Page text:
"We're a reliable partner for OEMs, because we’re flexible enough to withstand market fluctuations," says Kun. "In our three business segments we try to serve the top three OEMs. Each of these segments has different market fluctuations, and not being bound to one single segment allows us to balance capacity with demand."

Kun says the chocolate mixers are a real novelty for guests at Jászberény. “Visitors are baffled that the mixers aren’t stainless. But chocolate has so much fat that stainless isn’t required. The customer’s cost savings by not using stainless are significant. We grind the surface, treat it with food oil, and it’s ready to go.”

Secret tank manufacturers

Even before the Jászberény plant joined the Fortaco organization in 2013, it had a history of flexibility. Founded in 1951 under the name Aprítógépgyár, it produced stone crushers and classifiers. Unofficially, it also made military equipment. At one point in its history, it also designed and made its own rolling machine.

Kun joined the Jászberény plant in 2007. He combines a pedigree in steel fabrication — his father owned a steel fabrication company and machine shop — with languages. “Manufacturers in Hungary are very dependent on the German market,” he says, “and surprisingly few engineers of my age were fluent in German.” Born to a German mother, Kun found that his German, combined with his English, made him valuable to both suppliers and customers.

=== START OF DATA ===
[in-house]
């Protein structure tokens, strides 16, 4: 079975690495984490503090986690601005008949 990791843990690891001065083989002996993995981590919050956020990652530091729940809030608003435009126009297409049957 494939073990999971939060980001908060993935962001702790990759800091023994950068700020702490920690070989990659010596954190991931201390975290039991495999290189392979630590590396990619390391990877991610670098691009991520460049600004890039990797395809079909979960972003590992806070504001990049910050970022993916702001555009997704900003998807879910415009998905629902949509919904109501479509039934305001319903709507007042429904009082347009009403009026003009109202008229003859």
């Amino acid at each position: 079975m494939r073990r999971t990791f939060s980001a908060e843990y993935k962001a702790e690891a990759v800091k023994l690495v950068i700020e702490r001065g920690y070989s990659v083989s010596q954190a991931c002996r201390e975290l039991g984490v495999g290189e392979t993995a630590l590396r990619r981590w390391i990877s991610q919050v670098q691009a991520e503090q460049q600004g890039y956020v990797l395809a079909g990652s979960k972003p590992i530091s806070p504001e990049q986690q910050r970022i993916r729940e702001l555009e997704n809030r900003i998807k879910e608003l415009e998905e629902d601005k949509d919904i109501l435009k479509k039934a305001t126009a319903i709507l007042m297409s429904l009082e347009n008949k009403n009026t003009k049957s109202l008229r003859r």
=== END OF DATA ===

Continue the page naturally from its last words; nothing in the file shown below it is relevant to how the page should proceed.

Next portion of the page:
He started in the purchasing department for ready-to-weld parts, implemented the ERP system, and in 2009 switched from sourcing to sales, a move he jokes was “from the dark side to the light side.” He became a part of the cost calculation team, then a sales engineer, and in 2017 became Sales Manager. Kun runs a team of five, three in logistics and two in sales, backed by the plant’s other 400 team members.

Happy birthday, Jászberény!

Next year, Fortaco’s Jászberény plant will celebrate its 70th birthday. What would Kun like to receive as a gift? More customers is one thing. He sees capacity for taking on more clients looking for 20- to 30-ton products and seeking support from the design stage through to final production of plug-and-play equipment.

“We’re uniquely equipped to handle project- and serial business in manual- and robot welding, plus modular assembly,” he says, nothing that the plant is already doing modular assembly for clients like Komatsu and Liebherr. “We support the customer with ready-to-install modular products. When their product isn’t traveling from one factory to another, there’s a victory with reduced lead time and more flexibility.”


New Fortaco Narva Factory Complex from outside

Building New Opportunities

The new factory in Narva was launched this autumn, signifying a milestone in the industrial development of the region. The factory extension project was kicked-off in 2015, when lack of space, capacity constraints and overload of new project implementations were foreseen.

Andrey Ponomarev at Fortaco Estonia was appointed as Project Manager. Working in this kind of project was familiar to Andrey, he has worked in similar start-up projects in the automotive industry. “But this was the biggest project, which I have participated from the idea and design stage. What is great, that our ideas and wishes have now been implemented in reality.”

For two years, before the construction work was started, Andrey participated the project documentation development, and paperwork took quite a long time to be finished. When a contract was signed, things started to be moving on fast. “The most memorable moments were, of course, in the beginning and at the end of construction. We built a good cooperation within our Fortaco team and with our external partners. The project was like a fresh wave for our daily routine jobs.”